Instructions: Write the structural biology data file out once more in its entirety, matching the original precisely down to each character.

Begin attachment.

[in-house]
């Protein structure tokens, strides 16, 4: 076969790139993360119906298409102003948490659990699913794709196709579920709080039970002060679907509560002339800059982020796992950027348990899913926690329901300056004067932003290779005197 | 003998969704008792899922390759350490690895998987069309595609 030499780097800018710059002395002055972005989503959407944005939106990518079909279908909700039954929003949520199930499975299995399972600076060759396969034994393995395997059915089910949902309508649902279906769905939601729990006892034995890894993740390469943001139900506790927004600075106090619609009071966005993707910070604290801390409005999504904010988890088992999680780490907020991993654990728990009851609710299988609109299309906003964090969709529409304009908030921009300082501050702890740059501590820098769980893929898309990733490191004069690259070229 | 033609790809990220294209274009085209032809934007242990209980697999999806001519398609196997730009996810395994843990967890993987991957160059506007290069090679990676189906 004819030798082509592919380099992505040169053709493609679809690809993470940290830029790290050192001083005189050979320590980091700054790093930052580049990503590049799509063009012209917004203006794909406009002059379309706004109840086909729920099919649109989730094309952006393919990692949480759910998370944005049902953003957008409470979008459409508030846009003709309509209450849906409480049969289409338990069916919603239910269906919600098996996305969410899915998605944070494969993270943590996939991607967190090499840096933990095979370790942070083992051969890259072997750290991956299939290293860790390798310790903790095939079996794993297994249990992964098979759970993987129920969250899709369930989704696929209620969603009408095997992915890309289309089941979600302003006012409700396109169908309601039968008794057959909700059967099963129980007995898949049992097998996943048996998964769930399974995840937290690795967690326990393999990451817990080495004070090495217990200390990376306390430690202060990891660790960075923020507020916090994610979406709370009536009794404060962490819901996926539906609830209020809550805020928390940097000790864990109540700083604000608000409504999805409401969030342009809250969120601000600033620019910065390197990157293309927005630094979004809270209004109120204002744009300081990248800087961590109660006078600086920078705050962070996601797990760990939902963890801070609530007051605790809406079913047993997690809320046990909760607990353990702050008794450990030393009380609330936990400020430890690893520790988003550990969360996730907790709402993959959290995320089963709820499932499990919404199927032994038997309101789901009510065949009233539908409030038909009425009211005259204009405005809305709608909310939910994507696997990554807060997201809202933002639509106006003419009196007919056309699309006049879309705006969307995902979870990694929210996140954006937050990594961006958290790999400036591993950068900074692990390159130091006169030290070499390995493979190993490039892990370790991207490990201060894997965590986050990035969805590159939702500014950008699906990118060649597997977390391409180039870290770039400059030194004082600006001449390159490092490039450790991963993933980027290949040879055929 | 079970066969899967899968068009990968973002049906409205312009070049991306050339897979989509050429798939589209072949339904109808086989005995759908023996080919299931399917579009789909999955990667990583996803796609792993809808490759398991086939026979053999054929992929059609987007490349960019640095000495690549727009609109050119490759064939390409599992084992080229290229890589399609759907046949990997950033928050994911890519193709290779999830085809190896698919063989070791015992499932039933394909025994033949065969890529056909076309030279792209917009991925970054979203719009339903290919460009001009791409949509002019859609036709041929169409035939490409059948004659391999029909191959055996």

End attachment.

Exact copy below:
[in-house]
């Protein structure tokens, strides 16, 4: 076969790139993360119906298409102003948490659990699913794709196709579920709080039970002060679907509560002339800059982020796992950027348990899913926690329901300056004067932003290779005197 | 003998969704008792899922390759350490690895998987069309595609 030499780097800018710059002395002055972005989503959407944005939106990518079909279908909700039954929003949520199930499975299995399972600076060759396969034994393995395997059915089910949902309508649902279906769905939601729990006892034995890894993740390469943001139900506790927004600075106090619609009071966005993707910070604290801390409005999504904010988890088992999680780490907020991993654990728990009851609710299988609109299309906003964090969709529409304009908030921009300082501050702890740059501590820098769980893929898309990733490191004069690259070229 | 033609790809990220294209274009085209032809934007242990209980697999999806001519398609196997730009996810395994843990967890993987991957160059506007290069090679990676189906 004819030798082509592919380099992505040169053709493609679809690809993470940290830029790290050192001083005189050979320590980091700054790093930052580049990503590049799509063009012209917004203006794909406009002059379309706004109840086909729920099919649109989730094309952006393919990692949480759910998370944005049902953003957008409470979008459409508030846009003709309509209450849906409480049969289409338990069916919603239910269906919600098996996305969410899915998605944070494969993270943590996939991607967190090499840096933990095979370790942070083992051969890259072997750290991956299939290293860790390798310790903790095939079996794993297994249990992964098979759970993987129920969250899709369930989704696929209620969603009408095997992915890309289309089941979600302003006012409700396109169908309601039968008794057959909700059967099963129980007995898949049992097998996943048996998964769930399974995840937290690795967690326990393999990451817990080495004070090495217990200390990376306390430690202060990891660790960075923020507020916090994610979406709370009536009794404060962490819901996926539906609830209020809550805020928390940097000790864990109540700083604000608000409504999805409401969030342009809250969120601000600033620019910065390197990157293309927005630094979004809270209004109120204002744009300081990248800087961590109660006078600086920078705050962070996601797990760990939902963890801070609530007051605790809406079913047993997690809320046990909760607990353990702050008794450990030393009380609330936990400020430890690893520790988003550990969360996730907790709402993959959290995320089963709820499932499990919404199927032994038997309101789901009510065949009233539908409030038909009425009211005259204009405005809305709608909310939910994507696997990554807060997201809202933002639509106006003419009196007919056309699309006049879309705006969307995902979870990694929210996140954006937050990594961006958290790999400036591993950068900074692990390159130091006169030290070499390995493979190993490039892990370790991207490990201060894997965590986050990035969805590159939702500014950008699906990118060649597997977390391409180039870290770039400059030194004082600006001449390159490092490039450790991963993933980027290949040879055929 | 079970066969899967899968068009990968973002049906409205312009070049991306050339897979989509050429798939589209072949339904109808086989005995759908023996080919299931399917579009789909999955990667990583996803796609792993809808490759398991086939026979053999054929992929059609987007490349960019640095000495690549727009609109050119490759064939390409599992084992080229290229890589399609759907046949990997950033928050994911890519193709290779999830085809190896698919063989070791015992499932039933394909025994033949065969890529056909076309030279792209917009991925970054979203719009339903290919460009001009791409949509002019859609036709041929169409035939490409059948004659391999029909191959055996």